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on 22 December 2009
There has been controversy about the cadenzas used in this recording- they are the cadenzas from Beethoven's own piano arrangement of this concerto and, to accommodate the second line in the piano, Kopatchinskaia recorded both parts which have then been overdubbed and-although she could no doubt gone for the option of having the leader of the orchestra play one line ( this is an option in part of the Berg Concerto)- the recorded result is fresh, new and as invigorating as a cadenza should be, yet it still remains an arrangement of a score written by Beethoven. In a few places throughout the concerto the soloist has opted for Beethoven's own alterative notations found in the autograph.
The carefree, joyful nature of Kopachinskaia's performace makes this lively interpretation not rushed or light-weight but refreshingly young and new-minted.
Herreweghe and his period orchestra are first-rate and at one with the soloist
If you really must have heavy, intellectualize Beethoven this will not be for you, at least it won't be unless you are brave enough to listern and surprise yourself!
The two Romances and the fragment we have of the
early violin concerto in C woo 5 completes the disc.
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on 9 July 2012
This performance of the Beethoven Violin Concerto uses period instruments. The tempi are somewhat faster, but not excessively so in my opinion, than many recorded performances. If this has put you off, then don't bother reading any more, as I suspect this recording is unlikely to be your cup of tea.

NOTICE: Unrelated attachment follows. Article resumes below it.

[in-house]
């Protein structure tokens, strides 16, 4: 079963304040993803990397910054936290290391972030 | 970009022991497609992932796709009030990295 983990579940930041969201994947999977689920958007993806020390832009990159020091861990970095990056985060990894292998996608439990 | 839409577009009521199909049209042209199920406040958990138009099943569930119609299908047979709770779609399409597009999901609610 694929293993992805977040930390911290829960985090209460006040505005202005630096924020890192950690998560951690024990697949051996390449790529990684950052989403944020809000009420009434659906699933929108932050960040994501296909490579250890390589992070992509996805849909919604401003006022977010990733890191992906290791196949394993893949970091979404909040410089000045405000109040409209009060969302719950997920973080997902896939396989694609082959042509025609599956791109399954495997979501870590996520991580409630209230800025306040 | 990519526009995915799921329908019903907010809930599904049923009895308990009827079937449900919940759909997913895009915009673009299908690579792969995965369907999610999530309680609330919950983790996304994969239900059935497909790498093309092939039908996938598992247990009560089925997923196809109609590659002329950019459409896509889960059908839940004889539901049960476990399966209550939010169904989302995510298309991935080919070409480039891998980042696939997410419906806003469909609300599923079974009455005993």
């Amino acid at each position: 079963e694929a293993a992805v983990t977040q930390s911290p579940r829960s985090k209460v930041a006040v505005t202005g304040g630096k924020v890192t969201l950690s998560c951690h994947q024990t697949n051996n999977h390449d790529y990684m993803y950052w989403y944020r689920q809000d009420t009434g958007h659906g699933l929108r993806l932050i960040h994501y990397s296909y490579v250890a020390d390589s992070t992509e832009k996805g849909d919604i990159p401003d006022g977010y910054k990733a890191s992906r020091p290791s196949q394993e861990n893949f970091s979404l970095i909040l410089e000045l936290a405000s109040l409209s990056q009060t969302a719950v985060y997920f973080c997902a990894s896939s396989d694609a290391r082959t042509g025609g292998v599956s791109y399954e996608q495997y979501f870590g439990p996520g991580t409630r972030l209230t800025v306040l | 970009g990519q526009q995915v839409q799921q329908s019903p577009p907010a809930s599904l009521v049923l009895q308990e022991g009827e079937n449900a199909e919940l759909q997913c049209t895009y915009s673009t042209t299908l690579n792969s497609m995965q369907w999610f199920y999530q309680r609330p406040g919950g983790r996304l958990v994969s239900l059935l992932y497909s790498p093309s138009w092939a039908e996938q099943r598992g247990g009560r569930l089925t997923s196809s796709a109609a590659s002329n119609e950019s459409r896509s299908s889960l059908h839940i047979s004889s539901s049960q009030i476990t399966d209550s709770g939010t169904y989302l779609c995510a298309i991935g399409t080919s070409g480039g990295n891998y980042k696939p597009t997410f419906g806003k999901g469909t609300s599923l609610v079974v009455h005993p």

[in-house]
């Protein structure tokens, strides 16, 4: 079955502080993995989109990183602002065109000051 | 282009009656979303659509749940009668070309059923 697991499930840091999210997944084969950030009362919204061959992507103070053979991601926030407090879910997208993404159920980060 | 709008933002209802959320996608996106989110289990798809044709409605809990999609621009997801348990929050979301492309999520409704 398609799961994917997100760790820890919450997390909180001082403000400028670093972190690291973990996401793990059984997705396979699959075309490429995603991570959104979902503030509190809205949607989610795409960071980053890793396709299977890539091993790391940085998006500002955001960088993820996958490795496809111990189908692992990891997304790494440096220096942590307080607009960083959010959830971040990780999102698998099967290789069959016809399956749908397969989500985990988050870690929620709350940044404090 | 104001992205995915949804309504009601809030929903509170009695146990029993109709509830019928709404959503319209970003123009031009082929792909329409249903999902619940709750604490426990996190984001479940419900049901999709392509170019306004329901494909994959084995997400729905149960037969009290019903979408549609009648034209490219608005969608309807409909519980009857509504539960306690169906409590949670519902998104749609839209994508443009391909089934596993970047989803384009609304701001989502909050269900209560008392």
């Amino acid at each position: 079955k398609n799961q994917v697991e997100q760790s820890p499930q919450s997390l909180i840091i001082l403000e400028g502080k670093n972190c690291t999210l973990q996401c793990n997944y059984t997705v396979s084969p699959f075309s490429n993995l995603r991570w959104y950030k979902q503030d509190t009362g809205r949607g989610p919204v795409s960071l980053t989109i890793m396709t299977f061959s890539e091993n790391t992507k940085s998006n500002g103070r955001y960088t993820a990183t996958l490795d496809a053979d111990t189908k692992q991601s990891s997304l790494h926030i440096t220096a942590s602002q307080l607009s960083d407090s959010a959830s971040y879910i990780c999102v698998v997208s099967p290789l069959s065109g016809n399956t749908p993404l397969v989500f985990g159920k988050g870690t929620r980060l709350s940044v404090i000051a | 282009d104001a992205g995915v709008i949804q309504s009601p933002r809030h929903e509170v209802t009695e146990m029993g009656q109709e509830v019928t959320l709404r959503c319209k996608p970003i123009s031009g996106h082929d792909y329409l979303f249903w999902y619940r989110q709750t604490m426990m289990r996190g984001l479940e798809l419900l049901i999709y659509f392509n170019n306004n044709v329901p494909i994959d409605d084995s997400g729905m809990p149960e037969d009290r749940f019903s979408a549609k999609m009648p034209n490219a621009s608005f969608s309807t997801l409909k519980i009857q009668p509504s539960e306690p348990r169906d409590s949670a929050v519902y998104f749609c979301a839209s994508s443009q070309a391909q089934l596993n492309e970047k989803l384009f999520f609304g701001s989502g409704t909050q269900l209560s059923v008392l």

If however you are still with me, then you need to know two more things. I found the performance as a whole is a real revelation - it has a much lighter touch (think Norrington or Gardener in comparison with Klemperer) than many. If this appeals then I suspect you will enjoy most of the performance.

The cadenzas used are not the Kreisler ones we are used to, but ones that the soloist Patricia Kopatchinskaja has adapted from Beethoven's cadenzas he wrote for the arrangement for piano and orchestra. They really take a bit of getting used to. Initially I found it hard to accept them, but they are starting to grow on me. However I suspect that some may find they take the edge off what otherwise is a very wonderful performance of the concerto.

The soloist has something to say with each and every note (something that cannot be said about any other performance I've heard). Some will, I suspect, think of her as someone out to make a point by being different. She is certainly NOT a Moldavian Nigel Kennedy. It is all done with great taste. If it were not for the cadenzas I would have no hesitation in enthusiastically praising the performance which certainly grips my attention far more than any other in my collection (Kreisler x 2, Menuhin, and Perlman). I keep playing it at every opportunity.

The violin is recorded very slightly forward of the orchestra, and overall the violin and orchestra are in a bright acoustic, making them sound bigger than perhaps they really are. This works for me with small forces, but some may find the acoustic just a shade too bright. There is some 'heavy breathing' from soloist or conductor audible in several places - but no more than you might hear in a live performance.

The two romances follow in similar style, and can be recommended. The fragment is also worth hearing and enjoyable - but is not complete and not 'prime' Beethoven in my view - I personally wouldn't buy the CD for this alone.

I would recommend hearing before purchase.

5 stars for everything apart from the cadenzas which are growing on me the more I hear them.